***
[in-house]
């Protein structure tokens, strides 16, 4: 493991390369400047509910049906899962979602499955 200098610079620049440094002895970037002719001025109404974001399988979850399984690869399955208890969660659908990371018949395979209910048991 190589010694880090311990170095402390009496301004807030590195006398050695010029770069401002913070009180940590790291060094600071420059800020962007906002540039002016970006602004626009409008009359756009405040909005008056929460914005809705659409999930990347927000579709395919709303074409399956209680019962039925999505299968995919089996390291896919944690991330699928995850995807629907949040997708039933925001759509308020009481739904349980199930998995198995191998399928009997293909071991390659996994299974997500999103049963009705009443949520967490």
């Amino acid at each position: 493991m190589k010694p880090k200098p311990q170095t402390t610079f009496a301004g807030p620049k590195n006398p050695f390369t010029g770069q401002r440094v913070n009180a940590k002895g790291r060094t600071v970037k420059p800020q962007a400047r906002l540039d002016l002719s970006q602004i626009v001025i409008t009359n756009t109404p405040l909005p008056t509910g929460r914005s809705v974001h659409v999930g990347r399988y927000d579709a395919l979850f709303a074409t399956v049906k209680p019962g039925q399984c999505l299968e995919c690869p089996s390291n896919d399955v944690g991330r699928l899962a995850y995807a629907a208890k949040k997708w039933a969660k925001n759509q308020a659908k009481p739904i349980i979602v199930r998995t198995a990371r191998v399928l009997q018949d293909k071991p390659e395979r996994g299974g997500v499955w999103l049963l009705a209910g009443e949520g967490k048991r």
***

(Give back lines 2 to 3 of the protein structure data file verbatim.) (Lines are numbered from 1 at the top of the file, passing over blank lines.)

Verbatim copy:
């Protein structure tokens, strides 16, 4: 493991390369400047509910049906899962979602499955 200098610079620049440094002895970037002719001025109404974001399988979850399984690869399955208890969660659908990371018949395979209910048991 190589010694880090311990170095402390009496301004807030590195006398050695010029770069401002913070009180940590790291060094600071420059800020962007906002540039002016970006602004626009409008009359756009405040909005008056929460914005809705659409999930990347927000579709395919709303074409399956209680019962039925999505299968995919089996390291896919944690991330699928995850995807629907949040997708039933925001759509308020009481739904349980199930998995198995191998399928009997293909071991390659996994299974997500999103049963009705009443949520967490």
């Amino acid at each position: 493991m190589k010694p880090k200098p311990q170095t402390t610079f009496a301004g807030p620049k590195n006398p050695f390369t010029g770069q401002r440094v913070n009180a940590k002895g790291r060094t600071v970037k420059p800020q962007a400047r906002l540039d002016l002719s970006q602004i626009v001025i409008t009359n756009t109404p405040l909005p008056t509910g929460r914005s809705v974001h659409v999930g990347r399988y927000d579709a395919l979850f709303a074409t399956v049906k209680p019962g039925q399984c999505l299968e995919c690869p089996s390291n896919d399955v944690g991330r699928l899962a995850y995807a629907a208890k949040k997708w039933a969660k925001n759509q308020a659908k009481p739904i349980i979602v199930r998995t198995a990371r191998v399928l009997q018949d293909k071991p390659e395979r996994g299974g997500v499955w999103l049963l009705a209910g009443e949520g967490k048991r």